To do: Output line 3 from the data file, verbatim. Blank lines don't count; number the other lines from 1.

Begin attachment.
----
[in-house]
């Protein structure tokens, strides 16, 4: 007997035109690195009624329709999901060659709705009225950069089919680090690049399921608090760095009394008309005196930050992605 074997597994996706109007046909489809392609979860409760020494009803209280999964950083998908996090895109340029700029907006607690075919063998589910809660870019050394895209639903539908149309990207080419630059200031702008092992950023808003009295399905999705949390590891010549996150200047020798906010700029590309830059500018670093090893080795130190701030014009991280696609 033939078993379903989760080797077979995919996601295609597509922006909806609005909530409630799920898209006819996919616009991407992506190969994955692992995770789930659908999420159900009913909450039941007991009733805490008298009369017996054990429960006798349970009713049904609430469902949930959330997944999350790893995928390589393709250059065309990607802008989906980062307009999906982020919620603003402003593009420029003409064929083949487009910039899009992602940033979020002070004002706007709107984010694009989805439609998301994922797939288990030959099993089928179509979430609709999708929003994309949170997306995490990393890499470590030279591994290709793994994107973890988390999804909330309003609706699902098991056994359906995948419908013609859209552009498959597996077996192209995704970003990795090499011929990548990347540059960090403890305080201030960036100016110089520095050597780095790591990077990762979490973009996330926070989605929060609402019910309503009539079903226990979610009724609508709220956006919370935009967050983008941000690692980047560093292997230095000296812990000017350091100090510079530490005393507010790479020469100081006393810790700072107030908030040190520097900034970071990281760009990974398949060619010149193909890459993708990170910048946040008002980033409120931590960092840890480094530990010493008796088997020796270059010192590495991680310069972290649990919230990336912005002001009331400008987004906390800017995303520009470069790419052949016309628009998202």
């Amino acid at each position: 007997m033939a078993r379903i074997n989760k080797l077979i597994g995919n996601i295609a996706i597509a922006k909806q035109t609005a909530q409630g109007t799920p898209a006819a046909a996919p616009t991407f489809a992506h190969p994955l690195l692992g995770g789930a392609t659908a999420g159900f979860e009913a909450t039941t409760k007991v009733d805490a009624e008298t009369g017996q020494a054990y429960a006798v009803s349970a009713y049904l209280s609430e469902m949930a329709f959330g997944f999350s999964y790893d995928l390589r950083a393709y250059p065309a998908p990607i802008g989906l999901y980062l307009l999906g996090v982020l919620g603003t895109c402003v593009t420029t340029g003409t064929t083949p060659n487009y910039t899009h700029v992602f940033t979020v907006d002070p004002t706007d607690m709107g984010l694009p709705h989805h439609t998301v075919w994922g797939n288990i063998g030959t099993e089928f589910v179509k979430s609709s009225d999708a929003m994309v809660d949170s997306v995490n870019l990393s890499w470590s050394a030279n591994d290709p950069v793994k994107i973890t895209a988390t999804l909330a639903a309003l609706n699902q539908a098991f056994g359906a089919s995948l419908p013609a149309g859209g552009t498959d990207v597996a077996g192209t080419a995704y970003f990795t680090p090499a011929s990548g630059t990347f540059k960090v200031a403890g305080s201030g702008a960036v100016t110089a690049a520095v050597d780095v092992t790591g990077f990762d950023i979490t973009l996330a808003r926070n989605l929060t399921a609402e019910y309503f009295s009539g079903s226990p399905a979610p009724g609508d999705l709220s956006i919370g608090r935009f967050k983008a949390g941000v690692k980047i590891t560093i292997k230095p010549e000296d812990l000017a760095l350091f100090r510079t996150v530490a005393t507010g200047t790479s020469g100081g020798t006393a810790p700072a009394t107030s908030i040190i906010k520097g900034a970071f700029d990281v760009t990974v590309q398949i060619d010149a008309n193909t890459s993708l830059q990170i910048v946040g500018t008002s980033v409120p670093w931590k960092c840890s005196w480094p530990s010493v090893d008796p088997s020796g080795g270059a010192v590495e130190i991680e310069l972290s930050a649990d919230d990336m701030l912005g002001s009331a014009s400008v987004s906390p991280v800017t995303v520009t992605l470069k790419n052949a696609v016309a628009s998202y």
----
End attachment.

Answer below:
């Amino acid at each position: 007997m033939a078993r379903i074997n989760k080797l077979i597994g995919n996601i295609a996706i597509a922006k909806q035109t609005a909530q409630g109007t799920p898209a006819a046909a996919p616009t991407f489809a992506h190969p994955l690195l692992g995770g789930a392609t659908a999420g159900f979860e009913a909450t039941t409760k007991v009733d805490a009624e008298t009369g017996q020494a054990y429960a006798v009803s349970a009713y049904l209280s609430e469902m949930a329709f959330g997944f999350s999964y790893d995928l390589r950083a393709y250059p065309a998908p990607i802008g989906l999901y980062l307009l999906g996090v982020l919620g603003t895109c402003v593009t420029t340029g003409t064929t083949p060659n487009y910039t899009h700029v992602f940033t979020v907006d002070p004002t706007d607690m709107g984010l694009p709705h989805h439609t998301v075919w994922g797939n288990i063998g030959t099993e089928f589910v179509k979430s609709s009225d999708a929003m994309v809660d949170s997306v995490n870019l990393s890499w470590s050394a030279n591994d290709p950069v793994k994107i973890t895209a988390t999804l909330a639903a309003l609706n699902q539908a098991f056994g359906a089919s995948l419908p013609a149309g859209g552009t498959d990207v597996a077996g192209t080419a995704y970003f990795t680090p090499a011929s990548g630059t990347f540059k960090v200031a403890g305080s201030g702008a960036v100016t110089a690049a520095v050597d780095v092992t790591g990077f990762d950023i979490t973009l996330a808003r926070n989605l929060t399921a609402e019910y309503f009295s009539g079903s226990p399905a979610p009724g609508d999705l709220s956006i919370g608090r935009f967050k983008a949390g941000v690692k980047i590891t560093i292997k230095p010549e000296d812990l000017a760095l350091f100090r510079t996150v530490a005393t507010g200047t790479s020469g100081g020798t006393a810790p700072a009394t107030s908030i040190i906010k520097g900034a970071f700029d990281v760009t990974v590309q398949i060619d010149a008309n193909t890459s993708l830059q990170i910048v946040g500018t008002s980033v409120p670093w931590k960092c840890s005196w480094p530990s010493v090893d008796p088997s020796g080795g270059a010192v590495e130190i991680e310069l972290s930050a649990d919230d990336m701030l912005g002001s009331a014009s400008v987004s906390p991280v800017t995303v520009t992605l470069k790419n052949a696609v016309a628009s998202y």